US Soccer Superstars?

The WSJ just recently published this article on the lack of US supremacy in the futbol world.

The author, Matthew Futterman, states that the US is losing out on excuses on why we do not have a bonafide soccer player (aka a Lionel Messi of our own).  Futterman argues that there is still a long way to go before we see a superstar.  I would agree, but I also believe that Futterman has missed a major point: motivation.

Does anyone watch anything else on Sunday?

It is true that a larger number of individuals are playing the sport, and thousands of kids play each year, however from a younger person’s point of view there is still a lack of wanting to take his/her skills to the ‘next level’.  Why?  Simply because the US does not focus on soccer.  Television is dominated by Sunday football and weekly basketball/baseball/hockey.  There is a huge sport saturation due to the existence of the Big Four.  The youth are watching these other superstars and not the Messi’s or Ronaldo’s of the world.

In contrast, the rest of the world focuses on soccer as its primary sport.  Therein lies the disconnect.  The motivation to be on TV, the veneration by the US masses on a consistent basis, and the promise of money (with the MLS as the main US soccer league, there is little money to be earned compared to the other sports) encourages up-and-coming atheletes to chose a Big 4 sport.

So unless the US starts to focus more and more on soccer (which we are currently seeing due to the halo effects of last year’s world cup), we will still see a lack of elite soccer superstars.

Is Clint Dempsey our current superstar?

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3 Responses to US Soccer Superstars?

  1. Evins says:

    The reason we don’t have a “star” is because we dont see the sport on TV on a regular basis. You can’t create soccer sports idols if you don’t see them. Look at the NY Cosmos of the 1970s, they spurred an explosion of soccer in US… including matches in Yankee Stadium and Giant Stadium with over 70,000 fans and broadcast on network TV. However, the league grew too fast and went belly-up, leaving us a void for pro soccer exposure. Now that cable and internet have increased availability of international soccer, us soccer players will be able to have the Messi & C. Ronaldo models to follow. Look at the ticket sales when Manchester United, Chelsea, Inter Milan, Barcelona, and Real Madrid visit the US… there IS a soccer audience in the US for first tier soccer. Problem with MLS is that it is still considered a Minor League to the EPL, Serie A, Bundisliga, and La Liga. However, the MLS has begun it’s “FREE Academy” initiative… which allows MLS teams to sign two players per season out of their academy program…and the academy program is free for the participants. While these academies will be detrimental to the high school and college game, it will provide vital exposure of US players to professional players/coaches starting at a young level… and we are already starting to see fruits of the academy program in players like Andy Najar.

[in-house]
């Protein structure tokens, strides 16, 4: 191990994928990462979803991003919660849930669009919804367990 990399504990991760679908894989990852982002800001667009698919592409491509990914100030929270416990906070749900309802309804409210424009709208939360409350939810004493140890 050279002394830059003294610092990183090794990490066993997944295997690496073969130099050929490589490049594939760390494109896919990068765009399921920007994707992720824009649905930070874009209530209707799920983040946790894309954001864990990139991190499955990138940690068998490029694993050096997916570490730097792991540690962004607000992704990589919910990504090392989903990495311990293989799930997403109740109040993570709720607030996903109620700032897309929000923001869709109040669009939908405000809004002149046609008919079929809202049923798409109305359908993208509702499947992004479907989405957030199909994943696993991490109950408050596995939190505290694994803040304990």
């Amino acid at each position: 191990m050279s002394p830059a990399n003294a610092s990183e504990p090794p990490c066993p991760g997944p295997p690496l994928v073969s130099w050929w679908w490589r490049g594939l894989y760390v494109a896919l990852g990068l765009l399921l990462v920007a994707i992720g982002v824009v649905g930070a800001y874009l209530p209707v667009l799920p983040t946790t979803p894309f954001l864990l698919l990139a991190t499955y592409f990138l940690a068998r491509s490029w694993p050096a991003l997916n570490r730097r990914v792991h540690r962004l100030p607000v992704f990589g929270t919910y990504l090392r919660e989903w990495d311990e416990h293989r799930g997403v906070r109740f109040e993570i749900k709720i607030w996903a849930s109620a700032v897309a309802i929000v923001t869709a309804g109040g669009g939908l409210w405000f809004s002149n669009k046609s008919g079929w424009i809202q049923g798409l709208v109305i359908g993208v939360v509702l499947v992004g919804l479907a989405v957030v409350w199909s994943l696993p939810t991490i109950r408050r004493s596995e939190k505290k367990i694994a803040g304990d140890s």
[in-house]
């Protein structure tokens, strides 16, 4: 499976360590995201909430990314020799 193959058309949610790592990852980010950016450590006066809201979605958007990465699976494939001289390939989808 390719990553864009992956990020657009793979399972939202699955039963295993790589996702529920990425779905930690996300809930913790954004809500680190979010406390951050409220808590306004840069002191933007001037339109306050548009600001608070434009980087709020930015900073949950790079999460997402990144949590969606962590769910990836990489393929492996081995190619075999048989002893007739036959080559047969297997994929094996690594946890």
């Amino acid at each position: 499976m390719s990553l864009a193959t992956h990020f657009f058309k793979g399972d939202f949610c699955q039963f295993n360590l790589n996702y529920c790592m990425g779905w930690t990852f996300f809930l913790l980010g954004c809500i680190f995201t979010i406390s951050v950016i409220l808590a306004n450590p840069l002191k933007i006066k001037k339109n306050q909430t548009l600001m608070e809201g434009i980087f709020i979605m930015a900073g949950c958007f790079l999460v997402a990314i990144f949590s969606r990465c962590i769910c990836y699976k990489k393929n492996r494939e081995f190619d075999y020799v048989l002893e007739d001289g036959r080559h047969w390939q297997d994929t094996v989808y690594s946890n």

2. saul says:

    So how do you explain nowitzki, ginobli, parker, kirilenko, gasol jsut to name a few. Those players may not be lebron james but you could consider them NBA stars. Those countries are Germany, argentina, france, spain all have soccer as their most dominant sport and kids idolize the soccer superstars. I gurantee you that you can find a soccer game much easier on tv in the usa than a basketball game in those countries. Those same countries have an abundance of sports that compete for athletes just like in the usa. So if other countries can produce players with star qualities for sports that dont have much tv audience and minor leagues why cant the USA?

  3. Andrew says:

    That’s definitely a factor, but I don’t think it’s the main one. Soccer may not be a glamourous sport in the US yet, but there is definitely enough youth interest to create good players – I don’t have a source, but I read that soccer, when you combine all the foreign leagues, is the fourth or third most popular TV sport in the U.S. Plus you have to take into account the huge number of young kids play soccer.

    The primary reason for the lack of a true American star yet is that our youth soccer programs suck. Soccer, unlike Basketball and Football is a sport where, on the highest level, technique triumphs over athleticism. American youth programs don’t realize this yet so they focus their attention on the kids that are the tallest, fastest, and strongest and teach them to be taller, faster, and stronger. That works really well on the youth level because no one has technical skill yet and athletic kids can be a lot more athletic than others. After youth, though, those players don’t have much technical skill and are, at most, just barely more athletic than the others. Meanwhile the rest of the world’s youth is learning fundamentals from top class organizations (not a community coached team) and they are able to dribble circles around our players that only know how to be big.

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